I hope I got all the facts right in this post. I’m only an armchair endocrinologist. Please correct me if any details are wrong. This was the essence of the case as I understood it.

    What it means is that we should hesitate to associate overweight with gluttony. Obesity is highly correlated with poverty, in fact, which might be explained by the fact that the more affordable fat sources are often just these chemical types.

  17. “Back when the Fall was understood to be a bad thing, and when Eve and Adam were taken to be sinners who lost a paradise (I confess I’m sympathetic to this view”

    Careful, Rosalynde W. Next thing you know you’ll be muttering about communitarianism and join I and Russell Fox’s mutual admiration society.

  18. “Gluttony in those texts is associated with drunkenness and what appears to be a class-based preference for dainty, rich foods; interesting, since today I’d suspect that the class association of gluttony has shifted to target the lower-classed preference for the broad pleasures of fast food.”

    Interesting point, Rosalynde; thanks for sharing it. It makes one think about how our understanding of loving or indulging in the (admittedly good) things of the world has changed. And actually, it makes me wonder about the sorts of spirits or fermented drinks that were available anciently and in the Middle Ages. I read somewhere once that, up through the 17th century, beer was an extremely common drink, and not at all an intoxicant; it was made and comsumed because it was likely better for you that the local (probably polluted) water supply. Anyway, the point being, perhaps a drunkard in the old days was someone who wasn’t satisfied with associating with his fellows at the tavern, drinking cheap beer; no, he had to go and associate with all the criminals and posers and aristocrats, and drink the heavy wine, and dine on peacock with spices brought from the mysterious East. To go back to Adam’s reference to the C.S. Lewis’s gluttonous, toast-loving woman–the issue wasn’t how much was consumed, but rather the twisted, superior, exclusive, self-aggrandizing nature of the consumption.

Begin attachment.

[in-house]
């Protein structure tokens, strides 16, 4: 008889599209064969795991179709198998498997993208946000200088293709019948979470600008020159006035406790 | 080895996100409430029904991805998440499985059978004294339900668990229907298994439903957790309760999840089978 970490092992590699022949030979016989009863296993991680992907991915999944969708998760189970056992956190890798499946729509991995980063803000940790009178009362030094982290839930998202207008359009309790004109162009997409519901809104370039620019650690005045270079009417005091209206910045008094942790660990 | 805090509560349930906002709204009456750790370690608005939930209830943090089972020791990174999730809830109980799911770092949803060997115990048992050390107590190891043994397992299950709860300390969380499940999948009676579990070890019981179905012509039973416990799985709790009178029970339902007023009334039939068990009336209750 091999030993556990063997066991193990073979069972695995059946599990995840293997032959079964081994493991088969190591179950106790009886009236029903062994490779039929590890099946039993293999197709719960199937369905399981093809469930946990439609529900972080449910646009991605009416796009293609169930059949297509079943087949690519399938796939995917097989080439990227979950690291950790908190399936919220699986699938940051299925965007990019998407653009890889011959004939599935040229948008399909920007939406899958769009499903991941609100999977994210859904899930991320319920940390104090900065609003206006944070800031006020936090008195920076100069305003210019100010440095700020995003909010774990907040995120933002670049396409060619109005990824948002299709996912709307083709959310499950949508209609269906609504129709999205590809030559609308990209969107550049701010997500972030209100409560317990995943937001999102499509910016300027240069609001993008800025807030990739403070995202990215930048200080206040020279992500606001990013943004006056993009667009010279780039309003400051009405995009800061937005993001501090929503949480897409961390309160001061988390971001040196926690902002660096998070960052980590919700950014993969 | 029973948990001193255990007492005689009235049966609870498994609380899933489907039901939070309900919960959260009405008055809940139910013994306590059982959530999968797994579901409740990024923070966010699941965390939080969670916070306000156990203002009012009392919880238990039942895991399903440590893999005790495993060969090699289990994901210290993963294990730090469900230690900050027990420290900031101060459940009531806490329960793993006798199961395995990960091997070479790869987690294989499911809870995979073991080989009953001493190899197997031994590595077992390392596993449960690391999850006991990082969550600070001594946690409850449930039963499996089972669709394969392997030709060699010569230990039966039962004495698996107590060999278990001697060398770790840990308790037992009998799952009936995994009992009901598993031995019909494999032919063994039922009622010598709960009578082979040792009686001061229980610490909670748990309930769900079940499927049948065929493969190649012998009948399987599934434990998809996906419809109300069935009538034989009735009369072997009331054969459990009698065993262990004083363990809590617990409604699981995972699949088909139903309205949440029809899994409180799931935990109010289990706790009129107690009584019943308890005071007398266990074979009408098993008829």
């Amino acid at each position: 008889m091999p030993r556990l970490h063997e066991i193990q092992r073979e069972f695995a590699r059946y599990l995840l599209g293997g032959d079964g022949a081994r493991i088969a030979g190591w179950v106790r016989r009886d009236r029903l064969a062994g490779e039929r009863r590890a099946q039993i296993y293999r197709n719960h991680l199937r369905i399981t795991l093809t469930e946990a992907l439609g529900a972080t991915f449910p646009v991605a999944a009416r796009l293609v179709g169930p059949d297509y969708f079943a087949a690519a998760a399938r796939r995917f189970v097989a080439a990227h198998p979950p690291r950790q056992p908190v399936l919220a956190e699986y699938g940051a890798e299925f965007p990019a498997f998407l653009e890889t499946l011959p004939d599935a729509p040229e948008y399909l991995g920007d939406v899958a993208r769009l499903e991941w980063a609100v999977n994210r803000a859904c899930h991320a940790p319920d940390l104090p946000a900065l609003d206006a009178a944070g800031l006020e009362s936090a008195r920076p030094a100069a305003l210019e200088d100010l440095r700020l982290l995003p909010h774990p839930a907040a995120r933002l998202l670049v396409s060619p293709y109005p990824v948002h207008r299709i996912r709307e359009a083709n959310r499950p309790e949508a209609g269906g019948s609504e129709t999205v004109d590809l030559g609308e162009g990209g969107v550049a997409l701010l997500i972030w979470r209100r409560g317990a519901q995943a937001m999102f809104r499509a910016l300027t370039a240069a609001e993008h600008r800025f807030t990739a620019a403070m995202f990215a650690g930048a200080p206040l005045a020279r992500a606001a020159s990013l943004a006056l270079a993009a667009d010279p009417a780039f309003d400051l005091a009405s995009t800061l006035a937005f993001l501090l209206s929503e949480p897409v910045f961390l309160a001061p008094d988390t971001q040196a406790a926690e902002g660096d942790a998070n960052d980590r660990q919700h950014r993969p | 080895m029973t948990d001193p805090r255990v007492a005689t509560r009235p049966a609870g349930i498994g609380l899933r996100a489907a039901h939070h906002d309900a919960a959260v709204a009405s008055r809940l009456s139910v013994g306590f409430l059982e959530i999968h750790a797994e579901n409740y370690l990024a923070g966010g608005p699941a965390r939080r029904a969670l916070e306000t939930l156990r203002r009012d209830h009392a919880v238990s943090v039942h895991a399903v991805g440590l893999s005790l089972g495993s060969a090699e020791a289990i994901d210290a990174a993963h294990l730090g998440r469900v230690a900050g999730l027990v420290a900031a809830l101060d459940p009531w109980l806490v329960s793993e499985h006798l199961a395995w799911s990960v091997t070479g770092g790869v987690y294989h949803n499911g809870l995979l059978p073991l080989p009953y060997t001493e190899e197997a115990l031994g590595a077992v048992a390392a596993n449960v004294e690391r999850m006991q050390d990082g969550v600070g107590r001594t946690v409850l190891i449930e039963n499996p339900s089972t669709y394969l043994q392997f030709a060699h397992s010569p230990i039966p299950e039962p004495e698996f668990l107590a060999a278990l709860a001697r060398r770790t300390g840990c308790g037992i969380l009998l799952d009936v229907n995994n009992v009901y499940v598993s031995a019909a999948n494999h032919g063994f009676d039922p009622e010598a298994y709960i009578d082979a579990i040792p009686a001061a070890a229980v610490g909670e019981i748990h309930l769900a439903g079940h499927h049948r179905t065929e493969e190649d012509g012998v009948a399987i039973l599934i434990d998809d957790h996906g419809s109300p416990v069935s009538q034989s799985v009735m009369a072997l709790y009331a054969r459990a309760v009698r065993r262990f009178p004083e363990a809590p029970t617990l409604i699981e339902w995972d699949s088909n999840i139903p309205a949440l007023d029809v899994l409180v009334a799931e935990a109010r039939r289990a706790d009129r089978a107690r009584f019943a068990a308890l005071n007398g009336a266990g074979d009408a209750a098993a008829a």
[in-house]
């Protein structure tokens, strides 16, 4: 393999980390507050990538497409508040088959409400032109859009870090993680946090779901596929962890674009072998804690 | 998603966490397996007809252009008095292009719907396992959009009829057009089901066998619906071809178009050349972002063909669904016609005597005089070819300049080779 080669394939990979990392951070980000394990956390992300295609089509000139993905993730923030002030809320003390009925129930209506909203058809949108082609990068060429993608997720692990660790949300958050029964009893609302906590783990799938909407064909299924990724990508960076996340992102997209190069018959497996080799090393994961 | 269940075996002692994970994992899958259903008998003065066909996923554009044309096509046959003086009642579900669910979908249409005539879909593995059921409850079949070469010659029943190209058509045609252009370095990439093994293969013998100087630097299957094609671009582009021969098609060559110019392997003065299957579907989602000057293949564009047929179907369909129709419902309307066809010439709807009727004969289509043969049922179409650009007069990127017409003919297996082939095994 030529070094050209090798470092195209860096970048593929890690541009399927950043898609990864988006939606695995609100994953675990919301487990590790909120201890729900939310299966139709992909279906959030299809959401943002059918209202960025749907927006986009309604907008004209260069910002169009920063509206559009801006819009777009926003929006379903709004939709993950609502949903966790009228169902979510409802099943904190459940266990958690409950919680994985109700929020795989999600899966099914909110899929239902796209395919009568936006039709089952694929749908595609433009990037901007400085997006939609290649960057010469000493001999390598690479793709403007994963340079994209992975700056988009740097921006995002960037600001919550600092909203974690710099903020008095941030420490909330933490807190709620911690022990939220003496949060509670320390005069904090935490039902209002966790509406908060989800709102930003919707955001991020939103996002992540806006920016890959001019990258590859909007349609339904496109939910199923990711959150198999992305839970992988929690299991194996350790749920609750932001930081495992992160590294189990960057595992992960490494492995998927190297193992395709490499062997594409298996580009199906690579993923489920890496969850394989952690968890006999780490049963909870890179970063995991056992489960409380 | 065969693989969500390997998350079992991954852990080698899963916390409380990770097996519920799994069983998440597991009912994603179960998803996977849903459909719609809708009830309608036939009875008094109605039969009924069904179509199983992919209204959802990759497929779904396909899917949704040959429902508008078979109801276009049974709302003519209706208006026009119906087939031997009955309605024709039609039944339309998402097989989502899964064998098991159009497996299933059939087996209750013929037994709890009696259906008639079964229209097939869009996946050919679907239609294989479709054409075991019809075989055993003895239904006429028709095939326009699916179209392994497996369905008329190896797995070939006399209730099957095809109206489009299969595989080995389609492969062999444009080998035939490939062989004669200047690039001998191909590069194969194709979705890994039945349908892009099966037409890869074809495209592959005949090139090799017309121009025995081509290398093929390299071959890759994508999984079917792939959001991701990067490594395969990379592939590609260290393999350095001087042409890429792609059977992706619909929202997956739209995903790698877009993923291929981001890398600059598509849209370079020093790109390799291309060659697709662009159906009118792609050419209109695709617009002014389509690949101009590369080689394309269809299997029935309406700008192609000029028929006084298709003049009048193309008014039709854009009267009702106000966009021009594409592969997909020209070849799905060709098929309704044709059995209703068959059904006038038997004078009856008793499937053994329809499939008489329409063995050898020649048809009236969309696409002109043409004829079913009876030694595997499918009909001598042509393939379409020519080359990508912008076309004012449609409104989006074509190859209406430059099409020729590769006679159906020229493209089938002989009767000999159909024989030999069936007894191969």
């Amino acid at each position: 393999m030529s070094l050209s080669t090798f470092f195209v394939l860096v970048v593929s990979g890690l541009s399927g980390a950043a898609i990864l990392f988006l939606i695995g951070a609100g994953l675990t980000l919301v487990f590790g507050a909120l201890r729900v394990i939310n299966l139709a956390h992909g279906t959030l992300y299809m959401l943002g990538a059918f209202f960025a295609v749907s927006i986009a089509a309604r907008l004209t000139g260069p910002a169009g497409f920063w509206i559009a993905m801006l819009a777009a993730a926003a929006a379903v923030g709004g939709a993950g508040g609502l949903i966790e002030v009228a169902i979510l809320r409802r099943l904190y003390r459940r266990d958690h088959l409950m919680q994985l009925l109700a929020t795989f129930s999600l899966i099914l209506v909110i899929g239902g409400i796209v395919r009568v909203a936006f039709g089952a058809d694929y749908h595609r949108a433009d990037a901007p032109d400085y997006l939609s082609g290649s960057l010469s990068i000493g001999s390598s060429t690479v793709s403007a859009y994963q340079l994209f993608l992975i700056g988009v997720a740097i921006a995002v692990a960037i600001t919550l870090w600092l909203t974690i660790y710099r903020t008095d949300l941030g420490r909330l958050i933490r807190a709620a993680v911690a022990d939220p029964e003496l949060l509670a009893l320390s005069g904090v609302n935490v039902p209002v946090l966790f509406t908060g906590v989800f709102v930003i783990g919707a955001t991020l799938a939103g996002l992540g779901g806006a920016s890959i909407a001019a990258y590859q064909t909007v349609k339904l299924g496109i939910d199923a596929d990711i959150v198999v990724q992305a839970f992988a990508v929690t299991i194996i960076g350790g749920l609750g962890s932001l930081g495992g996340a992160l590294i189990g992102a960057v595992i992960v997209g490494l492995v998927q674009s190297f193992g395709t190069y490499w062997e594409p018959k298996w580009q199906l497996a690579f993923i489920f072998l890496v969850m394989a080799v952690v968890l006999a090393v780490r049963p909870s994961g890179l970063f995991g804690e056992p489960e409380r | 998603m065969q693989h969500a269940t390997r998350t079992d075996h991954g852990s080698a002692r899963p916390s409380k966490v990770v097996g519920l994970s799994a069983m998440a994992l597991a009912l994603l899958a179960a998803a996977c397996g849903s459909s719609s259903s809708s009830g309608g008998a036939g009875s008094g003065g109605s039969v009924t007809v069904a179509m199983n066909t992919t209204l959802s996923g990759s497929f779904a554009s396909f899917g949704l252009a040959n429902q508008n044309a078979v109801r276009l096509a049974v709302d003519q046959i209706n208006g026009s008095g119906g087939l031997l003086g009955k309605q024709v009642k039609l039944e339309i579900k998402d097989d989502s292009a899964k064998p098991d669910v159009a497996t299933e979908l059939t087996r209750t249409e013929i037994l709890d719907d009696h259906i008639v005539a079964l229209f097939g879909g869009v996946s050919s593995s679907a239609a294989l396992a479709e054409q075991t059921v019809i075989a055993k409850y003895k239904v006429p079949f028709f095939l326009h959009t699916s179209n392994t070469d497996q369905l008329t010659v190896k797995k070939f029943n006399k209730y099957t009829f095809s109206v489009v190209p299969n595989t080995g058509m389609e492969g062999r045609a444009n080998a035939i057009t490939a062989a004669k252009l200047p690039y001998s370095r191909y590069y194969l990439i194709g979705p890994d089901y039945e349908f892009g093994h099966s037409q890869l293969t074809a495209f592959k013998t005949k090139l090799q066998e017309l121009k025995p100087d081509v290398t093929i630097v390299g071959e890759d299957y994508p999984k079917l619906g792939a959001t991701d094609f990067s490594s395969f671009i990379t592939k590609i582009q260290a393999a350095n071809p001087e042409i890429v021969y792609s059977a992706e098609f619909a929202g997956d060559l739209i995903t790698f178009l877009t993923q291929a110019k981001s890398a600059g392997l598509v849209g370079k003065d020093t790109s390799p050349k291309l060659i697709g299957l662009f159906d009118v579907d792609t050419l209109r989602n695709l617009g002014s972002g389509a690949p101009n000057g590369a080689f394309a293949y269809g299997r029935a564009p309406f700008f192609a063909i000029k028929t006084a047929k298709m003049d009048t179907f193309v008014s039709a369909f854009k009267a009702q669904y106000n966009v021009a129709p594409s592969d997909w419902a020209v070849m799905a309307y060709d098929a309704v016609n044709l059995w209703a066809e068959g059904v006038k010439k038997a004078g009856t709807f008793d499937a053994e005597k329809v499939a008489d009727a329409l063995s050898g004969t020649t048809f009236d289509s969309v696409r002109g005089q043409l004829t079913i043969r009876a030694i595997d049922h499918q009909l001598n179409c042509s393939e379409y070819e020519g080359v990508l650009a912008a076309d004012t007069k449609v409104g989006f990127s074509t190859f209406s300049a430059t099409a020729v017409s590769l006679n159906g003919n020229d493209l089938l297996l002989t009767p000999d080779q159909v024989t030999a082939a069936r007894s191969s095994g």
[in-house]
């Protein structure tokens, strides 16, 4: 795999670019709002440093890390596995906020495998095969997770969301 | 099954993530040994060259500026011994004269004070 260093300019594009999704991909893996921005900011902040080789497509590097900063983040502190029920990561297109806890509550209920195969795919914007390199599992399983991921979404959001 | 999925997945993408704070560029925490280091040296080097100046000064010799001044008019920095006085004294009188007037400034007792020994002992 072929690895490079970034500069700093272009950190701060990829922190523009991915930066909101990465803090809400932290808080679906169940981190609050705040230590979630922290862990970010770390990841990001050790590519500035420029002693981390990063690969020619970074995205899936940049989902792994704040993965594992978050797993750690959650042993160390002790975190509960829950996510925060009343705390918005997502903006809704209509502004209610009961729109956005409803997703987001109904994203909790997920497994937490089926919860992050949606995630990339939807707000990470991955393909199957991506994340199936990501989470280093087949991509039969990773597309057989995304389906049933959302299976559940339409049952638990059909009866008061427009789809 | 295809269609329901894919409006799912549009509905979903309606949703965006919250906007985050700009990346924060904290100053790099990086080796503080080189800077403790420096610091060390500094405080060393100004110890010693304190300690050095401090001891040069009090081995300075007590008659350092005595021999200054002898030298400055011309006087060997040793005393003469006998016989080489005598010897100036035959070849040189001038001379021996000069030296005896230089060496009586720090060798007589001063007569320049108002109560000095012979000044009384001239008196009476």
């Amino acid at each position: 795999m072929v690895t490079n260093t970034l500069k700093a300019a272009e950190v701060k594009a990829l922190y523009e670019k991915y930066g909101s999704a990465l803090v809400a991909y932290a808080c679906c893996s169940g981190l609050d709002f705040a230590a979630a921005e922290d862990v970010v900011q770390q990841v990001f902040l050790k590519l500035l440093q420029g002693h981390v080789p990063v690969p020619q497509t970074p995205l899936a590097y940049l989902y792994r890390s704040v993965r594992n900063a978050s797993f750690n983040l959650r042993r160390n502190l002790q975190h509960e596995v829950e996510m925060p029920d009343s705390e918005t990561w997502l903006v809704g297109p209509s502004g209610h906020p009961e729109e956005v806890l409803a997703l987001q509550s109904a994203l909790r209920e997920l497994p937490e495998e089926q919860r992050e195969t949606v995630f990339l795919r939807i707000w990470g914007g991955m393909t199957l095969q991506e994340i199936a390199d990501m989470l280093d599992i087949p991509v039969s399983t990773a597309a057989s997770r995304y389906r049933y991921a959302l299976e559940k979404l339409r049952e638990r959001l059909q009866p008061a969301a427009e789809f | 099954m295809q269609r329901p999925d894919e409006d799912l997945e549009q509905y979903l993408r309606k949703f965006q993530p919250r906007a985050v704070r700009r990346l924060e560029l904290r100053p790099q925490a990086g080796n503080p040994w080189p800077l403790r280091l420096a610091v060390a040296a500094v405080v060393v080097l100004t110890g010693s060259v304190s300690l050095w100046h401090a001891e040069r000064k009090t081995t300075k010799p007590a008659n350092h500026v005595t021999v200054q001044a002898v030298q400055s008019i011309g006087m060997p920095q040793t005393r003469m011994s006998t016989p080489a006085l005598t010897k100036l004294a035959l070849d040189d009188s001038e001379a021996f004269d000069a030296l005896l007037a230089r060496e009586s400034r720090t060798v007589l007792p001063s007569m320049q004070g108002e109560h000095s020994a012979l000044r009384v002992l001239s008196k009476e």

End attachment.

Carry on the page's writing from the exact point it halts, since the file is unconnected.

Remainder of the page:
“Back when the Fall was understood to be a bad thing…”

    It was a bad thing. We understand that a great good came from it, but the fact that God turned that evil to good doesn’t mean it still wasn’t an evil.

    “Next thing you know you’ll be muttering about communitarianism…”

    I’ve often thought, Adam, that either Rosalynde or Jim are our most likely targets for conversion. Whoops, that was supposed to be a private e-mail.

  19. “In order to reverse the change in our cell membranes, we should not eat margarine, Crisco, or ordinary vegetable oil, but instead use olive oil and canola oil as our main source of fats. Butter is healthier for you than margarine, according to my doctor, though it remains high in saturated fat and so of course we should limit our intake.”